Suddenly this Champions' League lark is a bit more of a breeze for Arsenal. Having toiled for so long under Arsène Wenger, failing to reach the business end of the competition year after annoying year, often looking as if they were suffering some kind of mental block, they stormed into the final last season. Last night they brushed aside the challenge of Hamburg to make an emphatic opening statement of intent in Group G.
Admittedly they were given some large dollops of luck - something they feel they have been lacking of late. First there was a marginal early penalty, cleverly earned by Robin van Persie and executed by Gilberto Silva, which led to the dismissal of the goalkeeper Sascha Kirschstein. Then there was the cavalier, sometimes reckless, approach of the Germans, who jettisoned their claim, earned last season, to having the Bundesliga's soundest defence.
For Arsenal there was also an emphatic goal for Tomas Rosicky, who thrashed the ball into the net from 25 yards, which turned out to be the winner. It earned praise from Wenger, who said he believed the Czech midfielder could pick up the slack, in terms of goal-scoring, left by Robert Pires' departure.
Wenger also felt emboldened to claim that his team are capable of erasing the bitter disappointment of their European Cup final defeat. "It is added pressure," the Frenchman said, before adding: "It is incitement. Somewhere inside all of us the frustration is so bad that we just want to come back and win."
Still there were some unnecessarily uncomfortable moments which may be ascribed as much to Arsenal's fragile confidence - given their stuttering start to the season - as to Hamburg's dogged determination. It meant that after Piotr Trochowski had shivered the crossbar in the dying moments there was still time for the powerful and perennially dangerous Ivorian striker Boubacar Sonogo to turn in David Jarolim's low centre in injury-time.
But Arsenal did hold on to earn what was also their first victory on German soil in six attempts and one gained without their injured captain, Thierry Henry - who has a damaged foot but should be fit for Sunday's Premiership meeting with Manchester United.
More worrying for Wenger was the sight of Kolo Touré being withdrawn after half an hour after jarring his hip. He may not make it to Old Trafford. That did allow William Gallas to move confidently into the centre of defence, although Justin Hoyte is an increasingly nervy full-back.
Arsenal's collective nerves were quickly soothed. Jens Lehmann quickly found Alexander Hleb with a throw-out and he ferried the ball to Emmanuel Adebayor. The striker sent a low ball across the penalty area to Van Persie, who drew the goalkeeper but pushed the ball wide. Kirschstein went to ground, wafted his hand in the air and Van Persie went over. The referee Peter Frojdfeldt had no doubt and raised the red card. Kirschstein was distraught, the crowd apoplectic and the two coaches - Wenger and Hamburg's Thomas Doll - agreed the dismissal was harsh especially as the defender Joris Mathijson was covering. "It was crucial. A catastrophe," said Doll. Gilberto nervelessly swept in the penalty once things had calmed down, while Van Persie, after another fall to the turf, was warned by Frojdfeldt.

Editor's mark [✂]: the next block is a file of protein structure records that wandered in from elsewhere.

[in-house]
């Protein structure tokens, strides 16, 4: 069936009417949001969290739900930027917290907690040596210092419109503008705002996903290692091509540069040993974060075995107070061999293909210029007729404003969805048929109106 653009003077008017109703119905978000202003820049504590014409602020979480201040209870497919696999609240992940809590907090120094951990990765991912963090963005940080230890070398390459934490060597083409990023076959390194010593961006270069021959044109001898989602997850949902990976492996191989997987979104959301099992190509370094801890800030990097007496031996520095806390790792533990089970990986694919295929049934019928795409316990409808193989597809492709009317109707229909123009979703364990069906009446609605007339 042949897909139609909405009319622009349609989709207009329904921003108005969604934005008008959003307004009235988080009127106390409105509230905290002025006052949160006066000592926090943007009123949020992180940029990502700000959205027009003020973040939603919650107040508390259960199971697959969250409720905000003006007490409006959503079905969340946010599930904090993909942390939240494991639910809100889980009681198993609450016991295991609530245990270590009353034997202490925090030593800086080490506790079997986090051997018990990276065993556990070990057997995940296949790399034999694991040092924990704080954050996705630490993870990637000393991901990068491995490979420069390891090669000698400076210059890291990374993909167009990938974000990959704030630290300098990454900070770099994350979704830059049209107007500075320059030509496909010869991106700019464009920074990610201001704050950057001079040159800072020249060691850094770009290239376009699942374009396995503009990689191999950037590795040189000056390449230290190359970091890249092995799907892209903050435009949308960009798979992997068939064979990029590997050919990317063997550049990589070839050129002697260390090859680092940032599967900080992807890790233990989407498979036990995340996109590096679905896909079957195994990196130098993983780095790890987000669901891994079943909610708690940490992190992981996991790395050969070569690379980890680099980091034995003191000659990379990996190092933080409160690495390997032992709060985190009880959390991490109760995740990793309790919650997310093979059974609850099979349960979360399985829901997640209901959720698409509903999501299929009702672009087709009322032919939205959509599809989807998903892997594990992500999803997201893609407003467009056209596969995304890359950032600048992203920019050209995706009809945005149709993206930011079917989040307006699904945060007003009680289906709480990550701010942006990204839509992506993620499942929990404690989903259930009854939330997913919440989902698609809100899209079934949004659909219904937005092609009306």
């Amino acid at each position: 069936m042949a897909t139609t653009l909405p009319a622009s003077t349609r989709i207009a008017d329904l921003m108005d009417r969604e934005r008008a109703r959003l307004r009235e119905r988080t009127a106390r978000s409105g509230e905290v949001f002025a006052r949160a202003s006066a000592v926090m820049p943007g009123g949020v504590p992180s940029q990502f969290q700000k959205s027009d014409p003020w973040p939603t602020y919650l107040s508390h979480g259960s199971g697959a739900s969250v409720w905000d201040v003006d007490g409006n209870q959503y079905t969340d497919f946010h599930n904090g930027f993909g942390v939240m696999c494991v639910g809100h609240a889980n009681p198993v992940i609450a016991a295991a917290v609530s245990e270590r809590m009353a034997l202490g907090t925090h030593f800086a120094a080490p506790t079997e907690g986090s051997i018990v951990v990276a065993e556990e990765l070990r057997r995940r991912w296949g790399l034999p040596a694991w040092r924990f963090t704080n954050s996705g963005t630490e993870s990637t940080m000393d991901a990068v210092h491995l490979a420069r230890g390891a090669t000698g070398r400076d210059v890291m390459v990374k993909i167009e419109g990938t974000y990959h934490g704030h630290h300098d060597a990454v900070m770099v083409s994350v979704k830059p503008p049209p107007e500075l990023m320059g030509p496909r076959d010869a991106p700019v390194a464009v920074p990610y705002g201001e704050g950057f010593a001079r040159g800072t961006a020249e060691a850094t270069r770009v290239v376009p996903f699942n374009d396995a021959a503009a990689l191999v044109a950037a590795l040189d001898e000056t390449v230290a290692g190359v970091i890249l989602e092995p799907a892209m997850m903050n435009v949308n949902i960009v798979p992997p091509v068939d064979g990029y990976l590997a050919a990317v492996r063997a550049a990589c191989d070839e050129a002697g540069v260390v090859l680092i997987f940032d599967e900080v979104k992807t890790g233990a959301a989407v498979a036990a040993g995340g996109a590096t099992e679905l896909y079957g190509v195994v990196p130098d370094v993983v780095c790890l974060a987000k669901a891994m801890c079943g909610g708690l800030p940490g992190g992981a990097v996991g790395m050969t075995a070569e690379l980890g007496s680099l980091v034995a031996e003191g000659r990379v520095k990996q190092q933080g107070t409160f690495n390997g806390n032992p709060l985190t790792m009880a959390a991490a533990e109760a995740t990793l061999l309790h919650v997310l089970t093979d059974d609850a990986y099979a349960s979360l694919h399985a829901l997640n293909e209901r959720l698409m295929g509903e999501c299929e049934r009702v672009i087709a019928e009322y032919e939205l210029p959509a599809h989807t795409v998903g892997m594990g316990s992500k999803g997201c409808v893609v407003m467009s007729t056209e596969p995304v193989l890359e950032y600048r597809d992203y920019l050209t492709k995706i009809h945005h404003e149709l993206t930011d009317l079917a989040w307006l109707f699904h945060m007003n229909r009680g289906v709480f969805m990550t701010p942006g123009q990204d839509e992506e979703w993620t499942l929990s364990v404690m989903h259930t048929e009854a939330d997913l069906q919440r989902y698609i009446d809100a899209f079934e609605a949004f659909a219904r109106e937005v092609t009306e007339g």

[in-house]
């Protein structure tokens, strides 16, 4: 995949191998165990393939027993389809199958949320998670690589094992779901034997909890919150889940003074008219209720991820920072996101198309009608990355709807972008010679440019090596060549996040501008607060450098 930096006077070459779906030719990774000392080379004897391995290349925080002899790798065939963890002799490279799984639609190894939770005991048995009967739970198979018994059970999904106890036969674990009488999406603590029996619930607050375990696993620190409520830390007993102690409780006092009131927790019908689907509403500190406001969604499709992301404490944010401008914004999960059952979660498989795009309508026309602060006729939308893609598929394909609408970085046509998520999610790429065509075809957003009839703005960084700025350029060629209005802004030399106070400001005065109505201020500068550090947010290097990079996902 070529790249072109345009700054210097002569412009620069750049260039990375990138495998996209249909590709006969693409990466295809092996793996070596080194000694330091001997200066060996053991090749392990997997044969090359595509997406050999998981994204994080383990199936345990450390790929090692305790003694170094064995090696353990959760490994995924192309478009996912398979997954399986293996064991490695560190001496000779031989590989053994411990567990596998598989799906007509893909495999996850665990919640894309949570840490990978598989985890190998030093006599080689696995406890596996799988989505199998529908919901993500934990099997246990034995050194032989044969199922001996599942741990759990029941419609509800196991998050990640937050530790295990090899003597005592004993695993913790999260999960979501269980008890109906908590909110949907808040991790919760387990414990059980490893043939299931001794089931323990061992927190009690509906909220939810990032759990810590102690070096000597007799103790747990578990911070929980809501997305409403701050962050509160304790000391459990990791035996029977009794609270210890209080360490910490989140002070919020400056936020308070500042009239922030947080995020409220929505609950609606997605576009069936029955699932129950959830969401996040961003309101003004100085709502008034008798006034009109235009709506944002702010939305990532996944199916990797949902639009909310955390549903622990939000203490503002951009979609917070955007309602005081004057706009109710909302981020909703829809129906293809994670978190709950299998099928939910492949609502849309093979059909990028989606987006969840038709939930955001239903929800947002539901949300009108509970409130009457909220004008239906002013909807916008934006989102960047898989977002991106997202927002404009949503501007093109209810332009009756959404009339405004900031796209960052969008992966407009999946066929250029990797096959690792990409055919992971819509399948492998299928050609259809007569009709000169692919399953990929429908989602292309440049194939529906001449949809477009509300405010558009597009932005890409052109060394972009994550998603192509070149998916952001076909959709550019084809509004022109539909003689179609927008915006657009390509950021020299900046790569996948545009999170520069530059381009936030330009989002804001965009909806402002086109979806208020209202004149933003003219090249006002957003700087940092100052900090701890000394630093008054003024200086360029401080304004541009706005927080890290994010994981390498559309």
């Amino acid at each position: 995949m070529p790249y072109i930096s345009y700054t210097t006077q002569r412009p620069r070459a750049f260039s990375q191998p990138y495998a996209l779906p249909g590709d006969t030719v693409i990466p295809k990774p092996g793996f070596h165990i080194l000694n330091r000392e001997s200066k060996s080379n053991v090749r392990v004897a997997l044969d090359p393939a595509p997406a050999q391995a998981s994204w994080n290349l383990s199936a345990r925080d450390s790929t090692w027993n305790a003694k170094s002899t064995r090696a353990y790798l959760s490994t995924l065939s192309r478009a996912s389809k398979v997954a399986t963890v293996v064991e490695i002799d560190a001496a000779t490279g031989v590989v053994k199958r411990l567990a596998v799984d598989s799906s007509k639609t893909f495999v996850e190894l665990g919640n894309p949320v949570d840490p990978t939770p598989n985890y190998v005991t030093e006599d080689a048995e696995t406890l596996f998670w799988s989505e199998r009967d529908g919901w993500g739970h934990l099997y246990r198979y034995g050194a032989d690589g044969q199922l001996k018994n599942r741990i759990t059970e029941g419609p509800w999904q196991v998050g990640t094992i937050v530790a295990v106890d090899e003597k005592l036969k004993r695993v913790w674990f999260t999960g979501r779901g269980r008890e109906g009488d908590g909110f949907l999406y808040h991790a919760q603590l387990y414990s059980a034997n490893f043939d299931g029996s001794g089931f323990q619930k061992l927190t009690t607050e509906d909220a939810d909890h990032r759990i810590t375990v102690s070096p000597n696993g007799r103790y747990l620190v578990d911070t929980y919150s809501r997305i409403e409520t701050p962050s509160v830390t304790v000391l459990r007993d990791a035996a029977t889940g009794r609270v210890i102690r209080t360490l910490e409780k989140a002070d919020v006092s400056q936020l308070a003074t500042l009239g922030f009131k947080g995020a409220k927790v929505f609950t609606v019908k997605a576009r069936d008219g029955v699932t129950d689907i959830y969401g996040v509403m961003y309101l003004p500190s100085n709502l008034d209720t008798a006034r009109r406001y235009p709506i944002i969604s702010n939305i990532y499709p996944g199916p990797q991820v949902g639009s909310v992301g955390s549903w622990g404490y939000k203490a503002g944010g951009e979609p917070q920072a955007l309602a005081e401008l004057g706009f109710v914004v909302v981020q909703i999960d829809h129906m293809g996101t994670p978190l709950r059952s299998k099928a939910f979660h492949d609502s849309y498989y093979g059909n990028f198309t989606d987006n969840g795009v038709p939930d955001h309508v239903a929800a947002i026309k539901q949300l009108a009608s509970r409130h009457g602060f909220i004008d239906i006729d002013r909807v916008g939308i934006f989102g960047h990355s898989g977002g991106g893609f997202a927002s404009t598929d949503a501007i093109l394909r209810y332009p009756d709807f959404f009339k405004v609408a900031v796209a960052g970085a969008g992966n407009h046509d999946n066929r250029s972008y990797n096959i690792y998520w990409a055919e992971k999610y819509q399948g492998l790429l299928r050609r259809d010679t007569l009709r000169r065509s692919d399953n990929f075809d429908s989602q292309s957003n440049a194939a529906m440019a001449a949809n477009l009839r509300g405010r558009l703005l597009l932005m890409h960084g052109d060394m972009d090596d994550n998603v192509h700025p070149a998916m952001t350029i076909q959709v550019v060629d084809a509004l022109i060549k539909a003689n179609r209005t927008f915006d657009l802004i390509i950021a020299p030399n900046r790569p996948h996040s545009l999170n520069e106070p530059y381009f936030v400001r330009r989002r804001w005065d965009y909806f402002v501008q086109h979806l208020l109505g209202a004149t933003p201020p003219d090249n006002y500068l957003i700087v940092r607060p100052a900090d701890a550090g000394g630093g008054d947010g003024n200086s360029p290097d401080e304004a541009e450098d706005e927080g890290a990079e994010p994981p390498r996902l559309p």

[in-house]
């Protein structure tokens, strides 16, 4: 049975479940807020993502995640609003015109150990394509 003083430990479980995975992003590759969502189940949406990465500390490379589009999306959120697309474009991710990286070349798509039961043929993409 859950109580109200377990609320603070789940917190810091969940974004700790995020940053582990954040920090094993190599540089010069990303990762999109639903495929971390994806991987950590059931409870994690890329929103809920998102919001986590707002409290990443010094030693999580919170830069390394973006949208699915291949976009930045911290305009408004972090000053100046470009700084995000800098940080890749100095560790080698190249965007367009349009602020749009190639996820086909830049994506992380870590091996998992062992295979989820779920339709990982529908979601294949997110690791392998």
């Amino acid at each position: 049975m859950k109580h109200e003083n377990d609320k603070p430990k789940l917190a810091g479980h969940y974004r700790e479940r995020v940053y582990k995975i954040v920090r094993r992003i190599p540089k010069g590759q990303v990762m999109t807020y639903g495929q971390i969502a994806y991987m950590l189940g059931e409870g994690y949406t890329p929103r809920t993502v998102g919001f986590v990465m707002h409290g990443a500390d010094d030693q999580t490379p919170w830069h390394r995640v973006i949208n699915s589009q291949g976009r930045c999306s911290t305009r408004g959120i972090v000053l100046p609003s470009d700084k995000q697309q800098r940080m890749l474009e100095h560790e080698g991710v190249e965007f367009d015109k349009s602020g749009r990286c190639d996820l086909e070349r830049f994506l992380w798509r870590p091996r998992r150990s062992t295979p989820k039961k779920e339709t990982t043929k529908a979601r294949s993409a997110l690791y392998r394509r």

Hamburg continued to rage and poured forward. For Arsenal, Cesc Fabregas prompted a series of rapier counter-attacks and almost won another penalty after being clumsily bundled over.
However, the Germans should have drawn level soon after the interval. Sanogo juggled and flicked over a cross which reached Mathijsen - only for the full-back to side-foot his volley wide. Hamburg soon paid a heavy price. Van Persie rolled the ball to Rosicky, who, allowed time and space, struck a wonderful, fierce right-footed shot. It was some strike and reminiscent of the one he thumped in against the United States in the World Cup.
Almost immediately Arsenal should have added another but Adebayor's shot was blocked by the substitute goalkeeper Stefan Wachter, who then had to react smartly to turn away Van Persie's free-kick. Finally the otherwise hugely impressive Gilberto missed, astonishingly, with a free header from six yards after connecting with a corner.
That would have killed the contest. Instead, Hamburg refused to lay down and struck the first goal that Lehmann had conceded in this competition for 853 minutes. It was a record the German international goalkeeper was happy to lose - so long as this vital victory was secured.
Hamburg (4-1-2-1-2): Kirschstein; Demel (Mahdavikia, 54), Reinhardt, Kompany, Mathijsen; De Jong; Jarolim, Wicky (Wachter, 11); Trochowski; Ljuboja (Guerrero, 82), Sanogo. Substitutes not used: Fillinger, Berisha, Laas, Benjamin.
Arsenal (4-4-2): Lehmann; Eboué, Touré (Hoyte, 28), Djourou, Gallas; Hleb (Flamini, 69), Gilberto, Fabregas, Rosicky; Adebayor, Van Persie (Baptista, 69). Substitutes not used: Almunia (gk), Ljungberg, Song, Walcott.
Referee: P Frojdfeldt (Sweden).Reuse content